This hand lettering style is known for its usage of serifs — small decorative strokes at the ends of letters. It was commonly used during the Renaissance era and became associated with classicism. Serif fonts are classified into different categories, such as Old Style, Transitional, and Modern.

This style looks classic and sophisticated, and is commonly used for formal invitations, editorial design, and branding projects with a traditional or timeless aesthetic.

Serif is not an easy lettering font. You need to be attentive to detail and precise to add serifs to letters, understand the subtle nuances of serif fonts, and be consistent in stroke thickness.

7. Creative lettering

7 Main Hand Lettering Styles And How to Start Practicing Them 1

If you’ve ever seen handwriting designs and signatures framed by hearts, flowers, textures, color dots, or other drawings, that’s called creative lettering. This cool hand lettering style is the most flexible of all, as the artist is limited only by their imagination. These days, it is widely used on social media, as various artists showcase their unique styles with the help of it.

It’s often combined with illustrations used in social media design, packaging, and invitations.

The difficulty level of creative lettering depends on the complexity of the artistic elements used. Things like drawings, textures, and colors require creativity and a willingness to experiment. In general, this style is a great fit for those who explore their artistic skills.

 

How do you start hand lettering?

If any of these styles (or all of them) seem appealing to you, it’s time to start mastering the art. Here is how you can approach hand lettering practice.

1. Gather basic equipment

The first step of your hand lettering journey is assembling essential tools such as paper, pencils, erasers, and a ruler. While this might not seem like enough, it is actually a pretty decent starter kit that you can gather without spending lots.

If you want to practice calligraphy lettering, consider purchasing proper tools (for instance, brush pens or nibs). And if you want to create digital hand lettering, you can also buy a tablet or an iPad with an Apple Pencil, or scan your work and edit it in Adobe Photoshop or Illustrator. However, this isn’t necessary at the beginning. You can always start with the basics and purchase additional equipment for your lettering designs later.

2. Learn the anatomy of letters

This might take a lot of your time, as the anatomy of letters is quite complex and diverse. However, there are several main things you can start with: the baseline, x-height, ascenders, and descenders.

The baseline is the line at which the bottom of your letters rests. The x-height is the height of a lowercase letter. The ascender line indicates the height of an uppercase letter, while the descender line does the same for lowercase letters.

Learning these things and keeping them in mind can help you make letters proportioned and visually pleasing. However, it’s okay to ignore these rules in some cases and make some optical adjustments.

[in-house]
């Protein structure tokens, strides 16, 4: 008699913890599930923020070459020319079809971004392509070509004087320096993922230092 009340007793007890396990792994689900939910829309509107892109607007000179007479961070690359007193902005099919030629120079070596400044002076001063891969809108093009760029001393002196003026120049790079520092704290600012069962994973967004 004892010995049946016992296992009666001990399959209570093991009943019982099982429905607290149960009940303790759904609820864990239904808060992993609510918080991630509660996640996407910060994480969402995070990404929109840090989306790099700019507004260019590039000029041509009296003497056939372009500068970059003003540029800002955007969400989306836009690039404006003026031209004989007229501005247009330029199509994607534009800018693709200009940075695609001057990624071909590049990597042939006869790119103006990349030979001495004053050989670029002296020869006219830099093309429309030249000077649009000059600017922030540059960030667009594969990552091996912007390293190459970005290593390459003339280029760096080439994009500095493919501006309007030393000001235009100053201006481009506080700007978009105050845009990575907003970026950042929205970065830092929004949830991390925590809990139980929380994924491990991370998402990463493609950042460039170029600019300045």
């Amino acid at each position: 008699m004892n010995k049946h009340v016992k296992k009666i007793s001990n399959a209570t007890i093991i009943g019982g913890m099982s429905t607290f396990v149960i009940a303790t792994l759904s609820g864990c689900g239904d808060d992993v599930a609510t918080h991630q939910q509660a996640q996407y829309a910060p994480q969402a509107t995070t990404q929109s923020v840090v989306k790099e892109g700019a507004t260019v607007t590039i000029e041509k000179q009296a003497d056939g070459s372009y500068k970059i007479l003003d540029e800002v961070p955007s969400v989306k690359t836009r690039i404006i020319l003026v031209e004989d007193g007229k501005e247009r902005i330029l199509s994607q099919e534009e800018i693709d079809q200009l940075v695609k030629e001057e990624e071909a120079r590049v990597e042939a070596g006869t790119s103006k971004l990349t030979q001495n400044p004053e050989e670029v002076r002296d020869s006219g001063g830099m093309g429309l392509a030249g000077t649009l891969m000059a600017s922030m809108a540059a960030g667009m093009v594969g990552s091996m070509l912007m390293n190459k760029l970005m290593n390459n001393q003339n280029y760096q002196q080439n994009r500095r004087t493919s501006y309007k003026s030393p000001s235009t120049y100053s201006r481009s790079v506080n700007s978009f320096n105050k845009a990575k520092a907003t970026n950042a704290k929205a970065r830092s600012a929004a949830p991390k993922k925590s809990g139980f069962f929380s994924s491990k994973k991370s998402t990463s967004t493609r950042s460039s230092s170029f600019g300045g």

Get More from Your Content: 7 Simple Strategies for Content Repurposing

3. Choose the lettering style you like

As you already know, there are plenty of lettering styles out there. Practicing all of them at once can be quite challenging and leave you tired and confused. That’s why it’s better to start with one font to draw by hand — the one that you like most.

Once you’ve selected a style, collect image references from various sources. This could be hand lettering tutorials, examples, and artists that work in that style. These references will serve as valuable guides that you can learn from.

4. Start practicing

A structured approach can help you make the most of your hand lettering practice and build desired skills without straining yourself too much. You can start with mastering basic strokes to develop control and consistency and learning different ways to draw letters. Once you feel confident with them, move on to the next step — practicing simple words or phrases, and gradually trying more complex letterforms.

Be sure to practice regularly. Regular and consistent practice is essential if you want to hone your skills and build the muscle memory necessary for fluid hand lettering.

5. Experiment

You can experiment with hand lettering right from the beginning, or do so later when you feel more confident with the basics. In any case, creative elements such as decorations, dimensions, and intricate details can make your compositions more unique and help you develop a personal style.

 

Tips to improve your hand lettering

Practice makes perfect, they say, and that’s especially true when we’re talking about hand lettering. Consistency grants you more confidence with the thickness of strokes or the spacing between letters, and helps you grow your skill. However, it isn’t the only thing that can improve your hand lettering. Here are other important tips to consider.

1. Create pencil drafts

This can be especially helpful if you’re working on important and creative lettering art (for instance, for a greeting card) that you are afraid to mess up. Pencil drafts and guidelines can help you see how the overall composition looks and how even the letter spacing is.

There are two rules of thumb here. Firstly, make your pencil lines thin and light so you can easily erase them later after you’re done. Secondly, use a pen that won’t smudge if you accidentally touch the lettering with your eraser. Various liners, such as Micron, are usually great for that purpose.